**Figure 11.**Results of global cost and grid electricity consumption from simulations for AWHP and WWHP systems with PV collectors covering the non-renewable part of the electricity for cases with neglected PLF (scenario 1) and the manufacturer-provided PLF (scenario 2).

**Figure 12.**Seasonal efficiency indicators SCOP and SEER for AWHP and WWHP systems, calculated from simulation results for scenarios 1 and 2.

**Figure 13.**Comparison of seasonal efficiency indicators SCOP and SEER for AWHP and WWHP systems calculated from simulation results to values determined from Ref. [11].

Climate data | City | Poreč (Croatia) |

Longitude | 17°36′ E | |

Latitude | 45°13′ N | |

Dry bulb temperature-annual daily mean | 13.9 °C | |

Dry bulb temperature-daily mean minimum | −6.5 °C | |

Dry bulb temperature-daily mean maximum | 29.6 °C | |

Mean relative humidity | 74% | |

Global irradiation | 1428 kWh/m^{2} | |

Physics | Dimensions (length × width × height) | 24.4 m × 15.5 m × 20.5 m |

Conditioned area | 690 m^{2} | |

Conditioned volume | 5045 m^{3} | |

Envelope | External wall U-value | 1.4 W/m^{2}K |

Internal wall U-value | 1.5 W/m^{2}K | |

Floor on the ground U-value | 1.7 W/m^{2}K | |

Roof U-value | 3.1 W/m^{2}K | |

Ceiling towards the attic U-value | 1 W/m^{2}K | |

Window/door U-value | 3.2 W/m^{2}K | |

Ventilation | Infiltration/required ventilation rate | 0.48 h^{−1}/1.32 h^{−1} |

Mechanical ventilation | Not existing | |

Occupancy and operation | Occupancy | 5 days in week 6 A.M.–5 P.M. |

Number of persons | 120 | |

Internal heat gains | 6 W/m^{2} | |

Heating and cooling operation | Interrupted | |

Heating temperature set point | 22 °C | |

Cooling temperature set point | 24 °C | |

DHW set point | 45 °C |

Unit | Operation | Groundwater Temperature Regime | Water Temperature Regime | WWHP Temperature Regime |
---|---|---|---|---|

WWHP-1 | Heating | 15/11 °C (HX-1) | 13/9 °C (evaporator) | 40/45 °C (condenser) |

WWHP-1 | Cooling | 19/23 °C (HX-1) | 21/25 °C (condenser) | 12/7 °C (evaporator) |

WWHP-2 | Heating | 15/11 °C (HX-2) | evaporator: 13/9 °C | 45/50 °C (condenser) |

Regime | WWHP-1 | WWHP-2 | Flow Rate | Required Pressure Drop | Efficiency | Power Consumption |
---|---|---|---|---|---|---|

A | On | On | 6 L/s | 180 kPa | 50.5% | 2.137 kW |

B | On | Off | 4.5 L/s | 160 kPa | 45.9% | 1.568 kW |

C | Off | On | 1.5 L/s | 130 kPa | 22.2% | 0.879 kW |

**Table 4.**Investment cost, possibility for capacity control and provided PLF data for heat pump units considered in the analysis.

Manufacturer | Heat Pump Type | Refrigerant | Capacity Modulation | PLF Data Provided | Price for 2 Heat Pumps (H/C and DHW) |
---|---|---|---|---|---|

A | AWHP | R32 | Yes (12–100%, stepless) | Yes | 55.500 € |

B | AWHP | R410A | Yes (50, 100%) | No | 34.500 € |

C | AWHP | R410A | Yes (25, 50, 75, 100%) | Yes | 32.600 € |

A | WWHP | R410A | No (on-off) | No | 23.800 € |

B | WWHP | R410A | Yes (50, 100%) | No | 21.700 € |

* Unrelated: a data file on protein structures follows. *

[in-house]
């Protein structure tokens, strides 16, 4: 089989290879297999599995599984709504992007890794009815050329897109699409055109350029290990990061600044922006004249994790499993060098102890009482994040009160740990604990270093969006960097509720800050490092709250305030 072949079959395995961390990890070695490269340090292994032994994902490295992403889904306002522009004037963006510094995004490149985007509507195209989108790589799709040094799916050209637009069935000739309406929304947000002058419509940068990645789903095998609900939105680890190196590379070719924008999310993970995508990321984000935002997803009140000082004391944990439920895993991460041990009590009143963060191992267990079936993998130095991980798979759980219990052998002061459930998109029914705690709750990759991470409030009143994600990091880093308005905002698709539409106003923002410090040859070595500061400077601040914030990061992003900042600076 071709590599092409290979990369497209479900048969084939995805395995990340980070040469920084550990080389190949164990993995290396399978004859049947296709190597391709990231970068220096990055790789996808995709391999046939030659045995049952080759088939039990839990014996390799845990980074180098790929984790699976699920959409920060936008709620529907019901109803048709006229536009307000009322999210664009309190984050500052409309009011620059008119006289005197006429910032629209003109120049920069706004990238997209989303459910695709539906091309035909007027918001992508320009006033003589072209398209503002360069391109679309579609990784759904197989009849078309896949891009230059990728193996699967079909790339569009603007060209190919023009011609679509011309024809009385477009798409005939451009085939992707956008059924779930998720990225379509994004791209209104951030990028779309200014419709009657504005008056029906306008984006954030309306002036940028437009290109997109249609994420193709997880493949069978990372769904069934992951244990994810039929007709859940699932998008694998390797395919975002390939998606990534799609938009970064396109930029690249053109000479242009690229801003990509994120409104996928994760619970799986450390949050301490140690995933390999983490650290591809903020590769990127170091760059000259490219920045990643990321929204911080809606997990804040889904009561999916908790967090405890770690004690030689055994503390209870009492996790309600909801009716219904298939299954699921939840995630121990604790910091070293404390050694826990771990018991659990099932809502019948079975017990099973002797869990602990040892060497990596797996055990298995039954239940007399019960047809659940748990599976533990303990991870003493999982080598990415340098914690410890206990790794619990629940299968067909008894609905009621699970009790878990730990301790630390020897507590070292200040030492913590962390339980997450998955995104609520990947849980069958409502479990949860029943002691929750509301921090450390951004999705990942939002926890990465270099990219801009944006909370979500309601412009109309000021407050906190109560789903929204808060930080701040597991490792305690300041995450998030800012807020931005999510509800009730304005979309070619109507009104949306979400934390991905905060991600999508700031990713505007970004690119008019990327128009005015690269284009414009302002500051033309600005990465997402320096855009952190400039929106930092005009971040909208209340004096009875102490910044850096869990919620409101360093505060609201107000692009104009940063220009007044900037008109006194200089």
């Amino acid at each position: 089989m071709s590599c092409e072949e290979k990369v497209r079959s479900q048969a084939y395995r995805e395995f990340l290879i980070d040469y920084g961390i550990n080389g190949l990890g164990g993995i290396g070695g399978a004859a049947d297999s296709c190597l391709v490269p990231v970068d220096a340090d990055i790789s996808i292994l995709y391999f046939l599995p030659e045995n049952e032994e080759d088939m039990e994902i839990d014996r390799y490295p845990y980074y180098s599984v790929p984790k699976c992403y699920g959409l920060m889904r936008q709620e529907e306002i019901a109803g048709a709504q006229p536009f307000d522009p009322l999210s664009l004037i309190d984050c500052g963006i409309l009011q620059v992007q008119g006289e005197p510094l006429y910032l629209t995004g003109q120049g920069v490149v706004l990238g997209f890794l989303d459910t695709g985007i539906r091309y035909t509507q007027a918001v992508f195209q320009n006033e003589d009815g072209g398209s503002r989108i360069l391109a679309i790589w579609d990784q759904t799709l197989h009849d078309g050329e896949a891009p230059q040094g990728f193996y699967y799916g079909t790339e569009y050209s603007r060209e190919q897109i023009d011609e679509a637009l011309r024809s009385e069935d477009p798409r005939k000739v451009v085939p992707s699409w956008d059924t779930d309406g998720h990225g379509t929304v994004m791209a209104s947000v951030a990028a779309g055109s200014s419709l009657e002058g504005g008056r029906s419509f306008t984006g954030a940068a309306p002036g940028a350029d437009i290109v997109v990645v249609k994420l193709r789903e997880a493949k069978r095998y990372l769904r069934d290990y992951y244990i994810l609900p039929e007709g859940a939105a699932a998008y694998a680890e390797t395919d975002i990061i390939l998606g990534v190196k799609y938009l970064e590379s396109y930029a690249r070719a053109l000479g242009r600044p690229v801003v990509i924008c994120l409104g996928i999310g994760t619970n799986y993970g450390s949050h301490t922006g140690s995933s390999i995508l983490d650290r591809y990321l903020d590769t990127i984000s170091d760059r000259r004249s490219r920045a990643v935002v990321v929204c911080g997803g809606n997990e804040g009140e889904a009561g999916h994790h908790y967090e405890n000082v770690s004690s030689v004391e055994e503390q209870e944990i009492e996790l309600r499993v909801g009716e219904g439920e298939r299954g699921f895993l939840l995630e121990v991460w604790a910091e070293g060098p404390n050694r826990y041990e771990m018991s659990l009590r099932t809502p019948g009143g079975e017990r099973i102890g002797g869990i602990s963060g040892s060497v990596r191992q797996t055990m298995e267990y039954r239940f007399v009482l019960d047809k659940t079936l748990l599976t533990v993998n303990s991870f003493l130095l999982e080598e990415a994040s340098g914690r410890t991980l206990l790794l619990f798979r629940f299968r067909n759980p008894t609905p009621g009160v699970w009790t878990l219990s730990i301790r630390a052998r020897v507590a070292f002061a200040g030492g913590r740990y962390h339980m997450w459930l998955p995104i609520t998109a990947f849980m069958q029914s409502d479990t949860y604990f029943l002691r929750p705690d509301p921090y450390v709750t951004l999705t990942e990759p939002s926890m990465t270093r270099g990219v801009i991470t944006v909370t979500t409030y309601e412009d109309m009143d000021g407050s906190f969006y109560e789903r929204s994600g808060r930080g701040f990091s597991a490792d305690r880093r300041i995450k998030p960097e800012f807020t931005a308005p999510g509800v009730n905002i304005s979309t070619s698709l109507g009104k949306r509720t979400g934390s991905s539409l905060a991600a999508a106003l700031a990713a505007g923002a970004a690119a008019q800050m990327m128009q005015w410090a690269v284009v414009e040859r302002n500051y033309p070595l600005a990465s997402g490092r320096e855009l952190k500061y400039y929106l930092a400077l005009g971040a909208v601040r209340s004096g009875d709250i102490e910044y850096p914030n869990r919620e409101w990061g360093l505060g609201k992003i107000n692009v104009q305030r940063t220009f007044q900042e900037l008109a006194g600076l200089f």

C | WWHP | R410A | No (on-off) | No | 13.000 € |

D | WWHP | R410A | Yes, (20–100%, stepless) | Yes | 37.000 € |

System | Description | Price |
---|---|---|

WWHP | Groundwater heat source system (mechanical and geotechnical works) Auxiliary HVAC equipment and related installation works | 53.000 € |

AWHP | Auxiliary HVAC equipment and related installation works | 13.000 € |

PV | Procurement and construction of PV power plant | 800 €/kW |

Energy Source | Cost | Price | |
---|---|---|---|

Electricity | Day tariff | 0.083 | €/kWh |

Night tariff | 0.052 | €/kWh | |

Groundwater | 0.013 | €/m^{3} |

**Table 7.**Energy, cost and efficiency indicators and PV plant size (PV collectors covering nonrenewable electricity consumption).

System | Electricity from Grid,kWh/m ^{2} | Global Cost, €/m ^{2} | Investment, €/m ^{2} | Operating Cost, €/m ^{2} | Maintenance Cost, €/m ^{2} | PV Plant Size, kW |
---|---|---|---|---|---|---|

AWHP A (S1) | 27.0 | 213.5 | 139.0 | 27.8 | 46.7 | 20.4 |

AWHP B (S1) | 29.2 | 166.3 | 103.9 | 29.9 | 32.5 | 21.6 |

AWHP C (S1) | 30.7 | 165.2 | 102.7 | 31.3 | 31.2 | 23.4 |

WWHP A (S1) | 26.0 | 225.9 | 141.2 | 37.0 | 47.8 | 19.8 |

WWHP B (S1) | 24.0 | 218.4 | 136.1 | 35.9 | 46.3 | 18.6 |

WWHP C (S1) | 25.9 | 201.6 | 122.4 | 38.7 | 40.5 | 19.8 |

WWHP D (S1) | 24.0 | 256.2 | 162.7 | 36.8 | 56.7 | 18.6 |

AWHP A (S2) | 22.9 | 204.2 | 135.5 | 22.0 | 46.7 | 17.4 |

AWHP C (S2) | 28.8 | 159.3 | 100.6 | 27.5 | 31.2 | 21.6 |

WWHP D (S2) | 23.4 | 252.4 | 161.3 | 34.4 | 56.7 | 17.4 |

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**MDPI and ACS Style**

Delač, B.; Pavković, B.; Grozdek, M.; Bezić, L. Cost Optimal Renewable Electricity-Based HVAC System: Application of Air to Water or Water to Water Heat Pump. *Energies* **2022**, *15*, 1658.
https://doi.org/10.3390/en15051658

**AMA Style**

Delač B, Pavković B, Grozdek M, Bezić L. Cost Optimal Renewable Electricity-Based HVAC System: Application of Air to Water or Water to Water Heat Pump. *Energies*. 2022; 15(5):1658.
https://doi.org/10.3390/en15051658

**Chicago/Turabian Style**

Delač, Boris, Branimir Pavković, Marino Grozdek, and Luka Bezić. 2022. "Cost Optimal Renewable Electricity-Based HVAC System: Application of Air to Water or Water to Water Heat Pump" *Energies* 15, no. 5: 1658.
https://doi.org/10.3390/en15051658